Off the Ridge Code Newsletter


Monthly Archives: May 2015

How to Angular – Part 6 – Routing in AngularJS

Published May 18, 2015 in AngularJS - 1Comments

Routing in AngularJS

In this post, I’m going to talk a little bit about routing in AngularJS and add a new route to our existing application. As a reminder: This is a sample application that we’ve been creating since Part 1 of How to Angular. The current version runs inside WebStorm. If you don’t own a copy of WebStorm, I highly encourage you to download a 30 day trial.

Why do we need Routing in AngularJS?:

As the application grows, we may to need to provide multiple views and send the user to a different page with details. AngularJS is a SPA (Single Page Application) centric framework and such all the calls to the server should be done for the purpose of retrieving data or messaging. Therefore, we need to map each http request or route to a particular view. This will logically divide our SPA into parts and keep it maintainable. Notice that each ‘view’ is actually a partial view a not a full html page.

Steps to add routing to the existing application:

Step 1.

Open app.js file and modify as follows:

var app = angular.module('myfirstangularapp', ['ngRoute']).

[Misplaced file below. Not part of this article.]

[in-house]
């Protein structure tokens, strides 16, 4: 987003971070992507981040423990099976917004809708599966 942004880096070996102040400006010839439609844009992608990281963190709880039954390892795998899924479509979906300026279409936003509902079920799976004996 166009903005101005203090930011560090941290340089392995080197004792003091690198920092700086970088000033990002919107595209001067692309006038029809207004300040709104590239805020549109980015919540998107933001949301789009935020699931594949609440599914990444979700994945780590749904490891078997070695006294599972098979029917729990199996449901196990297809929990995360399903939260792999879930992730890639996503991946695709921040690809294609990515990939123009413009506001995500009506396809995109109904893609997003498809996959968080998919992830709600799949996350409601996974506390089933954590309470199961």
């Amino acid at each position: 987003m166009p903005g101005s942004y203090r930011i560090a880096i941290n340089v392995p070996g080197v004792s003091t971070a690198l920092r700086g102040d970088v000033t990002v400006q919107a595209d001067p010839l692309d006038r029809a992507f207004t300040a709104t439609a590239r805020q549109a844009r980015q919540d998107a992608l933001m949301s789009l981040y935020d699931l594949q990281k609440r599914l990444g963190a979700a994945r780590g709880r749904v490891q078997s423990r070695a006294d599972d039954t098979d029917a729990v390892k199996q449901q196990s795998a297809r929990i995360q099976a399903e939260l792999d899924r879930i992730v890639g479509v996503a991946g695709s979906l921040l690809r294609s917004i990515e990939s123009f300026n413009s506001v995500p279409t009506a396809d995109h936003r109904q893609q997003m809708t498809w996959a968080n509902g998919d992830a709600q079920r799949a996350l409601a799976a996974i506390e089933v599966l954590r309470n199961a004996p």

$routeProvider.otherwise({redirectTo: '/view'});
We injected a dependency on the ngRoute module which includes the $route service and will provide routing services for our application.
In turn, the $route service includes the $routeProvider that is used to configure the routes.

There are two methods on the $routeProvider:

1. when(path, route) – takes the path that is matched against $location.path and route that will be assigned to $route.current.

2. otherwise(params) – executes if no route definition is matched.

Step 2.

1. Create a ‘templates’ directory under the ‘app’ directory.
2. Create the view.html file under the ‘templates’ directory.


Step 3.

Cut out the entire code fragment between

<div class="container"></div> 
out of index.html and paste it inside the view.html file under the templates directory.

Step 4.

Remove the ‘ng-controller=”MyFirstController”‘ directive from the div inside the index.html page.

Step 5.

Add ng-view directive to index.html. It basically replaces the fragment of that html that you’ve removed in step 3 as follows:

  <div class="container">

ngView is a directive that complements the $route service by including the rendered template of the current route into the main layout (index.html) file.

After you perform Steps 3 and 5. This is what your View.html partial page should look like:

    <p class="text-muted">
        1. Lower case filter:</p>